Really great science fiction often has more to say about our current location in time and space than it does about any of the fantastical worlds it transports us to.
“Interstellar” is really great science fiction. It tugs at our heartstrings while exploring our humanity, and at the same time, it blows our minds with the wonders and complexities of intergalactic space travel. In other words, it’s just a really cool flick.
The movie was directed by Christopher Nolan (who co-wrote the screenplay with his brother Jonathan) who has formed the rarified brand of delivering blockbuster spectacle while simultaneously challenging his audience’s emotions and intellect.
If Michael Bay is the cinematic equivalent of a chili dog, then Nolan is a Porterhouse steak.
He can also be a little cold and clinical, which is why he leans on his cast to soften the blow. With “Interstellar,” Nolan’s wisely chosen Matthew McConaughey to wrap us in his sun-weathered arms and keep us from getting too freaked out by all this scary space stuff.
Another hallmark of good sci-fi is it feels lived-in and doesn’t feel the need to over-explain every little detail.
The movie is set in an indeterminate time in the future where McConaughey plays Cooper, a former-test-pilot-turned-farmer who raises crops on a famine-ravaged planet Earth with his two kids and his father-in-law (played by John Lithgow).
With humanity’s hopes fading (Nolan intersperses the movie with real-life interviews from Ken Burns’ Dust Bowl documentary to add to the apocalyptic flavor), Cooper is tasked with leading an expedition to explore a wormhole that leads to potentially habitable worlds on the other side.
Cooper is joined by other scientists, including Amelia Brand (Anne Hathaway), whose father (played by Nolan’s spirit animal Michael Caine) is left back on Earth with Cooper’s now-grown, genius daughter Murph (Jessica Chastain) to figure out how to get a sizable chunk of the Earth’s population to their new home if the mission is a success.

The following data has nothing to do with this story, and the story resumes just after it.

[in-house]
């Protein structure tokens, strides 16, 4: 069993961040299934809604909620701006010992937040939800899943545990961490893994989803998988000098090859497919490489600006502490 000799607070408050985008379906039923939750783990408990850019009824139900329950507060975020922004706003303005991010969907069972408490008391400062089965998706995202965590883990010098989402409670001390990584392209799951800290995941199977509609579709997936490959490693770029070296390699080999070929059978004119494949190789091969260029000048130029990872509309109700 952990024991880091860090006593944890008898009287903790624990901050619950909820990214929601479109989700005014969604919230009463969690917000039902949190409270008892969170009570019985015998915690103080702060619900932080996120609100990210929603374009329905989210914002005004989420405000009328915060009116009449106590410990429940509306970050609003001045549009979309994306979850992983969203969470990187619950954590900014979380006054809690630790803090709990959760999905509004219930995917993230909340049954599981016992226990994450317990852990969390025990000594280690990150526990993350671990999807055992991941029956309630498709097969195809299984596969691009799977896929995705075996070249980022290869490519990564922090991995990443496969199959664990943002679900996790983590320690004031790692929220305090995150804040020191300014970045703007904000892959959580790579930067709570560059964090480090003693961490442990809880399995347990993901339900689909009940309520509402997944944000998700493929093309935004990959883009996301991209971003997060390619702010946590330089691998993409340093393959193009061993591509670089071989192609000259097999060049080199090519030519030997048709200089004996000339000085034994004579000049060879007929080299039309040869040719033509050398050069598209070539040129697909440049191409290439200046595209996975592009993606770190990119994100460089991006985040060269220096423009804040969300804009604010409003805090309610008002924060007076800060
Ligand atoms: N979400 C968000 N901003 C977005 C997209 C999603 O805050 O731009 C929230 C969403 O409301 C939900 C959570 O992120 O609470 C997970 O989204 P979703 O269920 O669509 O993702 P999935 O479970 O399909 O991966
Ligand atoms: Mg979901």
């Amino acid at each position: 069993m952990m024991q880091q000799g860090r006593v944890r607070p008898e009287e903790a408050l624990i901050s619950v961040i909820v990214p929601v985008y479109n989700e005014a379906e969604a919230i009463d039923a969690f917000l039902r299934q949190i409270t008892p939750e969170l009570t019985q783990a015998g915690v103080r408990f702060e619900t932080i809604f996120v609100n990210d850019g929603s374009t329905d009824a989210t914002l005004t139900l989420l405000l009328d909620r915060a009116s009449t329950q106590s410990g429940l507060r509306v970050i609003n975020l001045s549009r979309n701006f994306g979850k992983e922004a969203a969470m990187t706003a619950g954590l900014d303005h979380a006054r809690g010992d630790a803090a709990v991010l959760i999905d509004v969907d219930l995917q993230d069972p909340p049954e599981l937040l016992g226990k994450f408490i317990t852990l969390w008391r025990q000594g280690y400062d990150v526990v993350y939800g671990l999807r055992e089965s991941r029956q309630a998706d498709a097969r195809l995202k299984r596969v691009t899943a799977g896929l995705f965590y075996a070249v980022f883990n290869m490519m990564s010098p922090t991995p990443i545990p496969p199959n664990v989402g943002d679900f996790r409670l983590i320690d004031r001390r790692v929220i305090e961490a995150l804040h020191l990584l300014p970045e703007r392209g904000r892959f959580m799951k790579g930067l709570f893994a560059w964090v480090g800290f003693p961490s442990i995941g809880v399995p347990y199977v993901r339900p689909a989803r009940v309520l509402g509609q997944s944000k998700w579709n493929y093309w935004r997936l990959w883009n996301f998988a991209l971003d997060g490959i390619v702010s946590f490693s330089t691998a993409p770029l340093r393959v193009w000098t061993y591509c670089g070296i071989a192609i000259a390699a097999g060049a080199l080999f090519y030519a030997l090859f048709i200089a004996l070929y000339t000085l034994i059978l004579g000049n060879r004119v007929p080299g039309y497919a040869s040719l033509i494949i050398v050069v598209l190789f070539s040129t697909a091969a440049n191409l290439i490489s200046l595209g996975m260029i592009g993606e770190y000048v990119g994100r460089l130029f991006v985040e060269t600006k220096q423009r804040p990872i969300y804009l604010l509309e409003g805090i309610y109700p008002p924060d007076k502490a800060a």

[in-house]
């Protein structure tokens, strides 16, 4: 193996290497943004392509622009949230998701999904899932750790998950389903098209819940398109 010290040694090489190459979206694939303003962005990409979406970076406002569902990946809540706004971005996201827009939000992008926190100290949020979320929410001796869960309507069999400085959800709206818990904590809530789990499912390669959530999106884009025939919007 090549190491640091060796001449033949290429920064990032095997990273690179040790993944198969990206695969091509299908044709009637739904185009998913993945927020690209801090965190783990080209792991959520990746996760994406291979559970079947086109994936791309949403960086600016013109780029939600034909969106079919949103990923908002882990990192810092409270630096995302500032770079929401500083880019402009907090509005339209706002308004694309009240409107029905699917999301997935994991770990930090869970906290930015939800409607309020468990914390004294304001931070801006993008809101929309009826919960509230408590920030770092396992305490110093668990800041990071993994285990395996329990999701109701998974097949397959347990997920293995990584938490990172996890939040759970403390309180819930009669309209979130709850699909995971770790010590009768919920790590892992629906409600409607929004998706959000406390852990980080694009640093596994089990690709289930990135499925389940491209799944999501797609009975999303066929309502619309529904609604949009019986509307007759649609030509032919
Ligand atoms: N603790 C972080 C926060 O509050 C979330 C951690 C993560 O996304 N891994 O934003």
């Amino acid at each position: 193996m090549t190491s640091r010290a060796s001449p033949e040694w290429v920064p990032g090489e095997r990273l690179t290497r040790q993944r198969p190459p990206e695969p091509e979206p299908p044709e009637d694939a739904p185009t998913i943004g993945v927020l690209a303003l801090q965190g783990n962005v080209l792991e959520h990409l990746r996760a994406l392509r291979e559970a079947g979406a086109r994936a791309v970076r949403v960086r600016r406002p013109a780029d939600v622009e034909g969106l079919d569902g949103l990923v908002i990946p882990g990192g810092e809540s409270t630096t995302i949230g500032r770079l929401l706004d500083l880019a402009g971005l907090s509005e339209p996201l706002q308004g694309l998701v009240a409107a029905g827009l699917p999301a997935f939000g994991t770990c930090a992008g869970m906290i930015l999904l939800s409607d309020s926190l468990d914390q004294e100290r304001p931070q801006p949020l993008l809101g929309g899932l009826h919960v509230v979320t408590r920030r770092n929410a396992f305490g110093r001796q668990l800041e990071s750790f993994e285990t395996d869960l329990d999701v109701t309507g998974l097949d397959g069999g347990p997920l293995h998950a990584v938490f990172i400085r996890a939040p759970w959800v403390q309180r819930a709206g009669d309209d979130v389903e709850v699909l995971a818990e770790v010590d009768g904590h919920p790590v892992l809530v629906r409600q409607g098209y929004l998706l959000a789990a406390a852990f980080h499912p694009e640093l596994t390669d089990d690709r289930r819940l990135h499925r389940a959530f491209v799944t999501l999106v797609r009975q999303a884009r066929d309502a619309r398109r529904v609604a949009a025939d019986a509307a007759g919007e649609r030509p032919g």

To give away any more would be to spoil the jarring twists and turns this movie takes in its sprawling (but never lagging), nearly-three-hour run time.
“Interstellar” falls somewhere between the eye-popping technical achievement of “Gravity” and the mind-bending depth of “2001: A Space Odyssey.” It’s also one of those rare movies that beg to be seen in IMAX where the speakers rattle your seats to the point you feel like you should be wearing a pressurized helmet and finishing every sentence with the word “over.”
At its heart, this movie is about that unique spark that pushes humanity to accomplish great things, but at the same time exposes those inherent flaws that always seem to be holding us back.
This is one of the best films of the year, a cinematic wonder that comes from a place that feels familiar yet is wholly original. It may spiral a little too far afield for some people, but it’s guaranteed to leave you talking about it a long time after you’ve left the theater.
“Interstellar” is rated PG-13 for some intense perilous action and brief strong language.